• Another interesting example came from someone who directed the creation of a large animated sequence.  Unfortunately, the sequence was designed and created without soliciting team input or buy-in.  The end result was a finished sequence, but one in which very few team members were invested or excited about continuing.
  • One amusing failure involved the creation of a number of character concepts.  Unfortunately, these were all generated from the wrong point of view and didn't communicate the right information.  In this situation, you can imagine that either the content creators had to infer a great deal or the concepts had to be re-created with the gameplay POV in mind.
  • One common thread to almost all AD discussion was the focus on content over the game.  This year was no different, and at least one AD admitted to becoming too obsessed with details and thus missing the big picture.
  • At the other end of the spectrum, a director pushed the concept group to really explore exaggerated character silhouettes.  Unfortunately, the game had a more realistic (rather than stylistic) setting, so the character ended up being messy, blobby and lacked readability relative to other elements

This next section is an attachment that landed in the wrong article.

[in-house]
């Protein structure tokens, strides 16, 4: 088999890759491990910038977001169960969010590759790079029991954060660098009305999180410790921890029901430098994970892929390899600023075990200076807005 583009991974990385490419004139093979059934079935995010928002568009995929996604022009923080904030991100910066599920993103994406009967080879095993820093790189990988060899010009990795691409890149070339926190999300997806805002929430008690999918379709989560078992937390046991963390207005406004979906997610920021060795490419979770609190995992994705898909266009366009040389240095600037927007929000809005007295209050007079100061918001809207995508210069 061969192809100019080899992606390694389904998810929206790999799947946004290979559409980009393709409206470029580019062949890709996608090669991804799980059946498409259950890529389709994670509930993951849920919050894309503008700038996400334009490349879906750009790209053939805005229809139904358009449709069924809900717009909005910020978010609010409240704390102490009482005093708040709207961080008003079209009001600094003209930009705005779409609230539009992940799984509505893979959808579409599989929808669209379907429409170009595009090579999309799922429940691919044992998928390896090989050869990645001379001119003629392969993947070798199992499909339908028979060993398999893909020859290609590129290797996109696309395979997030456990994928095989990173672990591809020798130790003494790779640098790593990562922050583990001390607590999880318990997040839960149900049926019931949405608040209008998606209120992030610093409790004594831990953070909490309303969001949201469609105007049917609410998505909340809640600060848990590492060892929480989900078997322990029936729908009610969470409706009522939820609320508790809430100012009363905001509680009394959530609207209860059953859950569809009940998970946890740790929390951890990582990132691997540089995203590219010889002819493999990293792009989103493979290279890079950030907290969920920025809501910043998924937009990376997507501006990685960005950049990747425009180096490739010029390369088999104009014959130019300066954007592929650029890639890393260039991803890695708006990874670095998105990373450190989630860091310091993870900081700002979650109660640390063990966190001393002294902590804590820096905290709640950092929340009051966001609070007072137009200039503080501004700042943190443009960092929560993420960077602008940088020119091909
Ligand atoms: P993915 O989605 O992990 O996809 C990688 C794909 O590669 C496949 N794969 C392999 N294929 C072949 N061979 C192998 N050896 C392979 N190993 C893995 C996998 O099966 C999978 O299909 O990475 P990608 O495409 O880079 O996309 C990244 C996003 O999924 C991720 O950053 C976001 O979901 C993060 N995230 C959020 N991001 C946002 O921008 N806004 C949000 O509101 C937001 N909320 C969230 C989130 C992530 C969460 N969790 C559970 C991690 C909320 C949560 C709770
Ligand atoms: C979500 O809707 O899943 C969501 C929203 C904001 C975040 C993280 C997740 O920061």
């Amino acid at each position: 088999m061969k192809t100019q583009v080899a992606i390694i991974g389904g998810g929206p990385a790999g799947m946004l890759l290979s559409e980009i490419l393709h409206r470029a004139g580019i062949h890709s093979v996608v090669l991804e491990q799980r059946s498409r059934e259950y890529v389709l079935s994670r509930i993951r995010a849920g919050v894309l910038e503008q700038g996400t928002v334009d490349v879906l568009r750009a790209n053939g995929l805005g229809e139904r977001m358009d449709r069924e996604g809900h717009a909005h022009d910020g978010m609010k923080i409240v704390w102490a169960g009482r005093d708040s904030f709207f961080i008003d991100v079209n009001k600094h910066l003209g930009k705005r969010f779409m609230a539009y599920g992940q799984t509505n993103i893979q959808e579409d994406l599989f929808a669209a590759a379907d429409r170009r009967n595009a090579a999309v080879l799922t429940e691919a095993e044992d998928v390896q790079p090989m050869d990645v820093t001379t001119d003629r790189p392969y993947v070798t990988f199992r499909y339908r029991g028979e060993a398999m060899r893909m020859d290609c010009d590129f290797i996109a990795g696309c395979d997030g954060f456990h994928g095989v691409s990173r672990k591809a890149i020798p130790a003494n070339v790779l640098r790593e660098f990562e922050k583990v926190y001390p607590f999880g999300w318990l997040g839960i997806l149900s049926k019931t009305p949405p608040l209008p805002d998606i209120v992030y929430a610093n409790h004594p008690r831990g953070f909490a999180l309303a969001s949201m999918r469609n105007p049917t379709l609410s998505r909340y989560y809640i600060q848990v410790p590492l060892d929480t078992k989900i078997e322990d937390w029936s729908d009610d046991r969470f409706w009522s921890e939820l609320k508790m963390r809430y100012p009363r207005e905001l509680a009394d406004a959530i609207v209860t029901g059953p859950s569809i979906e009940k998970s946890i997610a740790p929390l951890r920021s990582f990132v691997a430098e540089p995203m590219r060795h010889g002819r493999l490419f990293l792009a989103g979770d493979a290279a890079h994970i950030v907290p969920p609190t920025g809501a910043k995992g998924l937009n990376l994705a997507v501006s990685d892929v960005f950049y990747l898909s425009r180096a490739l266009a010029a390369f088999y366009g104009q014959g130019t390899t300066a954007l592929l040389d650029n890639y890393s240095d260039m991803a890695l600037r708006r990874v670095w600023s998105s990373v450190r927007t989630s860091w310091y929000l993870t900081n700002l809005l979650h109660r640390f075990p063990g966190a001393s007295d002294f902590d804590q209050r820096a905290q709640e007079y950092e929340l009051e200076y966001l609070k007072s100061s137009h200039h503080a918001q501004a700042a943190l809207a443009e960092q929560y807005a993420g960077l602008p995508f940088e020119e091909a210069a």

• Similarly, another AD lamented not finding the "signature elements" until well into production.  However, I don't have the sense that this was by intent.  Sometimes a style takes time to develop.  Ideally, this is something that needs to happen sooner -- and it shouldn't be delayed by the failure to just make a decision.  Regardless, a delay in defining the signature style will result in a delay caused by iterating on all of those assets that had been developed prior to that point.
  • One participant admitted to spending too long trying to fix the broken parts of the game.  This is not a failure in defining a style, but sometimes the style may not work in certain situations.  Rather than admitting this limitation and moving on, an AD may feel motivated to force the solution.  Sometimes it's easier to just kill these things rather than let them consume your time.